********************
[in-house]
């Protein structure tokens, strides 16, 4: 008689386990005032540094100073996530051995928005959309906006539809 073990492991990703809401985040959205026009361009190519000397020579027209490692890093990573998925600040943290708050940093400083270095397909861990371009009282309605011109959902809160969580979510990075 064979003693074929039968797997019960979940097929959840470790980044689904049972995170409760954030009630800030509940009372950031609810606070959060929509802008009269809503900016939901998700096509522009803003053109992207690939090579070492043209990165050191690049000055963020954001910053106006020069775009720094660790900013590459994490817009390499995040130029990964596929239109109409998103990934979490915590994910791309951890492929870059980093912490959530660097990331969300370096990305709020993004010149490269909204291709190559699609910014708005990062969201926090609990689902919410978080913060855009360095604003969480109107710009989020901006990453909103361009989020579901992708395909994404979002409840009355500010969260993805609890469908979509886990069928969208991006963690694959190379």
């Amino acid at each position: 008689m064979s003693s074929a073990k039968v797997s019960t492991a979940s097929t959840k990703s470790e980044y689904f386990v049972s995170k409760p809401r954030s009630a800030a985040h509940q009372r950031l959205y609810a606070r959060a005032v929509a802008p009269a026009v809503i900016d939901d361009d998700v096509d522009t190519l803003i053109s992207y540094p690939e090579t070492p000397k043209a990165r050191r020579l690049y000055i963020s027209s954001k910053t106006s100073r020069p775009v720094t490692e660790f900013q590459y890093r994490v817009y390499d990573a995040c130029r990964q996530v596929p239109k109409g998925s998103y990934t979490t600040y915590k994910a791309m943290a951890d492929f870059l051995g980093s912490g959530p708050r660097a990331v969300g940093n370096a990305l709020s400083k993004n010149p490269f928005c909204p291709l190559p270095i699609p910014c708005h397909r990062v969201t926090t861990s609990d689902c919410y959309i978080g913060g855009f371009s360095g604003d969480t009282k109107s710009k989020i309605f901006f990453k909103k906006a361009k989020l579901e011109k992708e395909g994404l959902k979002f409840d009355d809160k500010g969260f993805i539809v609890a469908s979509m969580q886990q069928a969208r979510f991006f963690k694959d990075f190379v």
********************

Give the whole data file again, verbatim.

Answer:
[in-house]
């Protein structure tokens, strides 16, 4: 008689386990005032540094100073996530051995928005959309906006539809 073990492991990703809401985040959205026009361009190519000397020579027209490692890093990573998925600040943290708050940093400083270095397909861990371009009282309605011109959902809160969580979510990075 064979003693074929039968797997019960979940097929959840470790980044689904049972995170409760954030009630800030509940009372950031609810606070959060929509802008009269809503900016939901998700096509522009803003053109992207690939090579070492043209990165050191690049000055963020954001910053106006020069775009720094660790900013590459994490817009390499995040130029990964596929239109109409998103990934979490915590994910791309951890492929870059980093912490959530660097990331969300370096990305709020993004010149490269909204291709190559699609910014708005990062969201926090609990689902919410978080913060855009360095604003969480109107710009989020901006990453909103361009989020579901992708395909994404979002409840009355500010969260993805609890469908979509886990069928969208991006963690694959190379």
């Amino acid at each position: 008689m064979s003693s074929a073990k039968v797997s019960t492991a979940s097929t959840k990703s470790e980044y689904f386990v049972s995170k409760p809401r954030s009630a800030a985040h509940q009372r950031l959205y609810a606070r959060a005032v929509a802008p009269a026009v809503i900016d939901d361009d998700v096509d522009t190519l803003i053109s992207y540094p690939e090579t070492p000397k043209a990165r050191r020579l690049y000055i963020s027209s954001k910053t106006s100073r020069p775009v720094t490692e660790f900013q590459y890093r994490v817009y390499d990573a995040c130029r990964q996530v596929p239109k109409g998925s998103y990934t979490t600040y915590k994910a791309m943290a951890d492929f870059l051995g980093s912490g959530p708050r660097a990331v969300g940093n370096a990305l709020s400083k993004n010149p490269f928005c909204p291709l190559p270095i699609p910014c708005h397909r990062v969201t926090t861990s609990d689902c919410y959309i978080g913060g855009f371009s360095g604003d969480t009282k109107s710009k989020i309605f901006f990453k909103k906006a361009k989020l579901e011109k992708e395909g994404l959902k979002f409840d009355d809160k500010g969260f993805i539809v609890a469908s979509m969580q886990q069928a969208r979510f991006f963690k694959d990075f190379v």